The entirety of American political journalism right now is working diligently to ask every single Republican politician, operative, interest group, and commentator in the country the same question: Do you support Donald Trump?
For those faced with the question, it’s a tricky risk calculus to work through, and the responses are … complex, let’s say. Sure, there are the “Never Trump” conservative writers and pundits flatly rejecting the presumptive nominee and cosplaying the French Resistance in their offices. But in the scheme of things they amount to a sideshow. The more interesting figures are those mainstream politicians who’ve lent their support to the presumptive nominee but either don’t know, or are unwilling to say, the presumptive nominee’s name.
“As she’s said from the beginning, Kelly plans to support the nominee,” a spokesperson for New Hampshire Sen. Kelly Ayotte, who’s involved in a difficult blue-state re-election race, said Wednesday. Moderate Nevada Gov. Brian Sandoval, who had been supporting Ohio Gov. John Kasich’s bid, wrote on Facebook yesterday that he now plans “to vote for the presumptive nominee although it is no secret that we do not agree on every issue.” South Carolina Gov. Nikki Haley, who used her State of the Union response in January to lambast Trump’s brand of politics, said Wednesday, “I have great respect for the will of the people, and as I have always said, I will support the Republican nominee for president.” (As an elected Republican woman, Haley is automatically on Trump’s vice presidential shortlist. She reiterated yesterday that she has no interest in the gig.) Ohio Sen. Rob Portman, also up for re-election, insisted that he was still supporting Kasich yesterday. Once Kasich dropped out a few hours later, Portman, too, said that he would support the un-nameable. “As Rob has been saying for the past year, he intends to support the Republican nominee,” his campaign manager said Wednesday night.
Who else? Just check your local paper, and you’ll surely find some variation.
Kansas Sen. Pat Roberts: “I intend to support the nominee.”
South Carolina Sen. Tim Scott: “I’ve always said I would support the nominee, and nothing has changed.”
This is a party that bashes President Obama and Hillary Clinton for being unable to say the name of the enemy, but many of its leading members can’t even say the name of their party’s own standard-bearer.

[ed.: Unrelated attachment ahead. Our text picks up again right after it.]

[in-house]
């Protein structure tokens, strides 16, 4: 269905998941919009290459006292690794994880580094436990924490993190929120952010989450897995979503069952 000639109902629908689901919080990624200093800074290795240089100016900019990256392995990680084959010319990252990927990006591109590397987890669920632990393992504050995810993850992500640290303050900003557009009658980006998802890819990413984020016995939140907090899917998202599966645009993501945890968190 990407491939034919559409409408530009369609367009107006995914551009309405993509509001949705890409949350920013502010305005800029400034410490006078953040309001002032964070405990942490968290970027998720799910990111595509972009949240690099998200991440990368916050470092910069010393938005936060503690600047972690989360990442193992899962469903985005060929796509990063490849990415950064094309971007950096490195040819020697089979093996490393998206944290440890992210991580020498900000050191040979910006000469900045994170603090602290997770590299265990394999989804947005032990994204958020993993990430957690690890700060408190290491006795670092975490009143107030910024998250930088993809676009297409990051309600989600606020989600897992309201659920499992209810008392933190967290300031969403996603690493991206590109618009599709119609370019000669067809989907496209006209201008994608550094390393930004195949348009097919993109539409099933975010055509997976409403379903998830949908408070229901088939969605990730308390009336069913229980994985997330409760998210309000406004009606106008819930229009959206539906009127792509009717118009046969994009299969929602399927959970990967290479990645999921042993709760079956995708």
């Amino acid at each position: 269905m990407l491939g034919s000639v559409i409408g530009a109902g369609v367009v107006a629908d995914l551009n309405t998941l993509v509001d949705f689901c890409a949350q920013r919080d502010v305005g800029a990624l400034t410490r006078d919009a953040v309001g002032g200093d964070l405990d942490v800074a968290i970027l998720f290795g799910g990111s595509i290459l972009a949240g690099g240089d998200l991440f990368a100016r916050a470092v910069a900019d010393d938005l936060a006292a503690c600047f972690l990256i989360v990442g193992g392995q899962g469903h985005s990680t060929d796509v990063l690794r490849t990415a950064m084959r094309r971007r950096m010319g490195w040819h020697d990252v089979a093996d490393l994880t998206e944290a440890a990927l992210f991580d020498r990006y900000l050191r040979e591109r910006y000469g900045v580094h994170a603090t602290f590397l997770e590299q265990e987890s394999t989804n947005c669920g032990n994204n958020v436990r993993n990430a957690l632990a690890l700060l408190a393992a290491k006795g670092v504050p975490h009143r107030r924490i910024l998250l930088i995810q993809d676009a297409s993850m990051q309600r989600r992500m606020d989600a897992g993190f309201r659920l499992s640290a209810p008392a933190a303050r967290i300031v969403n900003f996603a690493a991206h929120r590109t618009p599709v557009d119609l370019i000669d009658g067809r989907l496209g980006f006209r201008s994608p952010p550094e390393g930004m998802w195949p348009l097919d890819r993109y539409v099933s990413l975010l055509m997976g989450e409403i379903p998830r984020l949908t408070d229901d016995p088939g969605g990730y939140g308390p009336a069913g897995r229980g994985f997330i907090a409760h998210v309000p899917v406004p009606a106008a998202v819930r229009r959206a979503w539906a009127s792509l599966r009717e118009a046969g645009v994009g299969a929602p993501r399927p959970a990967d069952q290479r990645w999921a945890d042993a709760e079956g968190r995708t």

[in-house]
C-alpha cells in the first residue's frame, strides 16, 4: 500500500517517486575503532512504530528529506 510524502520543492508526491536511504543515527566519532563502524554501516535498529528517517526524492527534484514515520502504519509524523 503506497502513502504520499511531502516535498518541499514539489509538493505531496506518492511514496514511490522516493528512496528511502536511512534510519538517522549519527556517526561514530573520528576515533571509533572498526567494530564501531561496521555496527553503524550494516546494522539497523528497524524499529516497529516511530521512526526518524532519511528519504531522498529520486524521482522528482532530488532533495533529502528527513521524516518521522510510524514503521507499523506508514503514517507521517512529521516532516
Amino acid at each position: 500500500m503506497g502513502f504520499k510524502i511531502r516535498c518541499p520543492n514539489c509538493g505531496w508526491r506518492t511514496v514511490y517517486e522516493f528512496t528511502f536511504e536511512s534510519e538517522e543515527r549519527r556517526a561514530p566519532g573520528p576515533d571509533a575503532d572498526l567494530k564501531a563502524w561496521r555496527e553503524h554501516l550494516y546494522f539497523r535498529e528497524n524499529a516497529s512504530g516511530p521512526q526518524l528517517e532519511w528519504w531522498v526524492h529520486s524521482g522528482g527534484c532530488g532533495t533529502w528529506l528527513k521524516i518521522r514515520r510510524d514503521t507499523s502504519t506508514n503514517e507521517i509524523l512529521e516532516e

Others will say Trump’s name but will not use the obvious and efficient sentence construction of “I support Donald Trump.” Instead they give people guided tours of their reasoning, taking great care never to adjoin the words “support” and “Donald Trump.”
“While I don’t support some of the rhetoric Donald Trump has used in his campaign, nor some of his policy ideas, I plan on supporting the Republican nominee at this time,” Alaska Sen. Lisa Murkowski said.
“I will support the nominee of our party, and it looks like the nominee is going to be Donald Trump,” is how Nebraska Gov. Pete Ricketts phrased it.
And then there’s the granddaddy of them all, Senate Majority Leader Mitch McConnell: “I have committed to supporting the nominee chosen by Republican voters, and Donald Trump, the presumptive nominee is now on the verge of clinching that nomination.” It’s as if they’re working out a syllogism on the chalkboard, unable to make the final logical leap: I will support the nominee. The nominee will be Donald Trump. Ergo, I … I … do not know.
Few politicians involved in anything approaching a competitive re-election race (which, thanks to Donald Trump, means a lot more of them) want to be associated with the simple quote, “I support Donald Trump.” Same goes for Republicans who aren’t in competitive elections but may not be inclined to fully untether themselves from decency. And so they respond to the question in this crotchety manner: I have always said I would support the nominee, for so I am compelled, now leave me alone.
No one’s going to leave them alone. Though their wording may not include the words “I support Donald Trump,” every headline announcing their position does. When Ayotte, for example, says she will support the nominee, the headline reads, “Ayotte Will Support Donald Trump,” what with the nominee’s name being “Donald Trump” and all. The Ayotte campaign’s wording does not make the work of her opponent’s campaign any more difficult. “[A]ll Granite Staters should be concerned that Ayotte has pledged to support Trump as the nominee,” the campaign of her Democratic opponent, New Hampshire Gov. Maggie Hassan, wasted no time blasting out Wednesday, “even though national security experts and members of both parties have condemned his foreign policy positions as dangerous to our country’s vital interests.”
Perhaps eventually they will escape this untenable position and either support or denounce Donald Trump. Until then, for many leading Republican actors, the nominee will continue to be Nominee, and clauses and clauses will pile up between the first-person pronoun and any mention of Trump’s name. It’s as if they are building a rhetorical wall around Donald Trump.